Coral Reefs are marine structures composed primarily of calcium carbonate. Stony Corals belonging to the order Scleractinia, are the primary source of calcium carbonate in a reef system. The calcium carbonate is secreted by coral polyps to form a rigid exoskeleton called a calyx. The calyx is composed of the basal plate that the polyp sits on, and the theca that surrounds the polyp. Periodically the polyp will lift off of its base and secrete a new basal plate, thus creating a small chamber below the new basal plate and elevating the coral. Through this action some corals can grow 10-20 cm a year. When an individual polyp dies it is replaced, and the colony grows indefinitely.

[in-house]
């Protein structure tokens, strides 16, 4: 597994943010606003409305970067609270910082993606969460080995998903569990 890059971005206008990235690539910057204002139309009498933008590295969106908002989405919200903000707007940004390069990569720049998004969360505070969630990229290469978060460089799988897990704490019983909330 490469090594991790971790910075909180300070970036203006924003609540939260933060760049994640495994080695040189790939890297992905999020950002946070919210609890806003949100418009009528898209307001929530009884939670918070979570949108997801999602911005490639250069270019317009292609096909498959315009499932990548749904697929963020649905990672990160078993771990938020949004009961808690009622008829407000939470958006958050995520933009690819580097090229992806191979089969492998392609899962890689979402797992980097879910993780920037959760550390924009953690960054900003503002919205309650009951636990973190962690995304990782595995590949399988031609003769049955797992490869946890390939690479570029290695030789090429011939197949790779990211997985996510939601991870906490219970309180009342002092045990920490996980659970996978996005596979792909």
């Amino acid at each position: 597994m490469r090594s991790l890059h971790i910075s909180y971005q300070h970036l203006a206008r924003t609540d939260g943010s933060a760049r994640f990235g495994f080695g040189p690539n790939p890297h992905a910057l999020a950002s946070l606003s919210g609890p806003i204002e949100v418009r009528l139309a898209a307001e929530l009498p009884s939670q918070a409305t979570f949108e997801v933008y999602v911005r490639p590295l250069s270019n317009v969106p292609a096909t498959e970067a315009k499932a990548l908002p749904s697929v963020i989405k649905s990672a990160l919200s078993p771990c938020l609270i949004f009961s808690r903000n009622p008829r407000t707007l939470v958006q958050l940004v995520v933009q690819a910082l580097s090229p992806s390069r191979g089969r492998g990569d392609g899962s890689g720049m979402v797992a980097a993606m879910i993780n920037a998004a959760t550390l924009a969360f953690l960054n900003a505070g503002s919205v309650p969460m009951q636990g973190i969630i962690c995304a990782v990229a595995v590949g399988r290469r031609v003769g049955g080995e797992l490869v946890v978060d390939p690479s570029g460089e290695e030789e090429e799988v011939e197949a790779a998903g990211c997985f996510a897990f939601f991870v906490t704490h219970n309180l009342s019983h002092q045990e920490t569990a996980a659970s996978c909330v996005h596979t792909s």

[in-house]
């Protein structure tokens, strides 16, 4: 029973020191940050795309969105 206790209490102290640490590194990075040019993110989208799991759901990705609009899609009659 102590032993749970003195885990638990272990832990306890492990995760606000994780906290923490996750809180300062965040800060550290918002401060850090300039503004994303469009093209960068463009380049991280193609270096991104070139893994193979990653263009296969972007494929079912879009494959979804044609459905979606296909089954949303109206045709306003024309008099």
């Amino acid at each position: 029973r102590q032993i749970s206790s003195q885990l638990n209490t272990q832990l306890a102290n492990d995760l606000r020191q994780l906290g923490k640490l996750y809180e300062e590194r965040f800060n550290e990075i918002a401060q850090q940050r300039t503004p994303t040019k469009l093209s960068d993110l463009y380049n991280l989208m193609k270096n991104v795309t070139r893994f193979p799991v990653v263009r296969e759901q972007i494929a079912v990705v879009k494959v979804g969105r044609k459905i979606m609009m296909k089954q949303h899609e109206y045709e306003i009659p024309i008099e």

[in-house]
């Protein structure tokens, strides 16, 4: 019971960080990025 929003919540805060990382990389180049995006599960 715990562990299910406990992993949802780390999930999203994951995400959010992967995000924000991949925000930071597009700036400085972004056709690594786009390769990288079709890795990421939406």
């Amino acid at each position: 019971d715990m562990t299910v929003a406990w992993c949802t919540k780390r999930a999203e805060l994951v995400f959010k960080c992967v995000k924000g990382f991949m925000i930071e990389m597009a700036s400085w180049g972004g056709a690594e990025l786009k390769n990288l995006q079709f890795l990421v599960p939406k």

Due to a symbiotic relationship with a photosynthetic algae known as zooanthellae, sunlight is the primary factor for good coral habitat. This single-celled organism produces food for itself through photosynthesis. It gives some of this food to the coral, and the coral provides protection and access to light for the algae. This relationship allows the corals to grow into reefs. Reef-building corals are usually found in clear water and depths of 70m or less. Because sunlight is so paramount, shallow-water corals only occur at latitudes between 30° N and 30° S. Warm water between the temperatures of 23° and 29° C is another necessity for healthy coral growth. For this reason corals rarely form in areas affected by strong coastal upwelling, such as along the west coast of North and South America.